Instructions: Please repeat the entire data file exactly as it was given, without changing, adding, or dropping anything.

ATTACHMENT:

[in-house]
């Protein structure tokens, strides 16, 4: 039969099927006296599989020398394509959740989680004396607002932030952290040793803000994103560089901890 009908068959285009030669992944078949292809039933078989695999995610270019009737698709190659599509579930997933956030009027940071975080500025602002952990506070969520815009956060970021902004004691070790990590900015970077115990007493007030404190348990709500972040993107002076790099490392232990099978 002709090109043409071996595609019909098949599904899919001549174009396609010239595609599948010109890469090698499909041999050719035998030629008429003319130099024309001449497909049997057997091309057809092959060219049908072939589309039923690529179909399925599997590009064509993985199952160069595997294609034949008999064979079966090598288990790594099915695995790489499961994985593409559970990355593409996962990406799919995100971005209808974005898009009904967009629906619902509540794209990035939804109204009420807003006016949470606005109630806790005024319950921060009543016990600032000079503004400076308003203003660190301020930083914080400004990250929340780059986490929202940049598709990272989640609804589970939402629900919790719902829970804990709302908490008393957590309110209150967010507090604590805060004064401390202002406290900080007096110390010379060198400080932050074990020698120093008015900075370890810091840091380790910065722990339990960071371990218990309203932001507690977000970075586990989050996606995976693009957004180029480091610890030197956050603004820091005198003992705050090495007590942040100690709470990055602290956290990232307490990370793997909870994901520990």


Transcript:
[in-house]
């Protein structure tokens, strides 16, 4: 039969099927006296599989020398394509959740989680004396607002932030952290040793803000994103560089901890 009908068959285009030669992944078949292809039933078989695999995610270019009737698709190659599509579930997933956030009027940071975080500025602002952990506070969520815009956060970021902004004691070790990590900015970077115990007493007030404190348990709500972040993107002076790099490392232990099978 002709090109043409071996595609019909098949599904899919001549174009396609010239595609599948010109890469090698499909041999050719035998030629008429003319130099024309001449497909049997057997091309057809092959060219049908072939589309039923690529179909399925599997590009064509993985199952160069595997294609034949008999064979079966090598288990790594099915695995790489499961994985593409559970990355593409996962990406799919995100971005209808974005898009009904967009629906619902509540794209990035939804109204009420807003006016949470606005109630806790005024319950921060009543016990600032000079503004400076308003203003660190301020930083914080400004990250929340780059986490929202940049598709990272989640609804589970939402629900919790719902829970804990709302908490008393957590309110209150967010507090604590805060004064401390202002406290900080007096110390010379060198400080932050074990020698120093008015900075370890810091840091380790910065722990339990960071371990218990309203932001507690977000970075586990989050996606995976693009957004180029480091610890030197956050603004820091005198003992705050090495007590942040100690709470990055602290956290990232307490990370793997909870994901520990």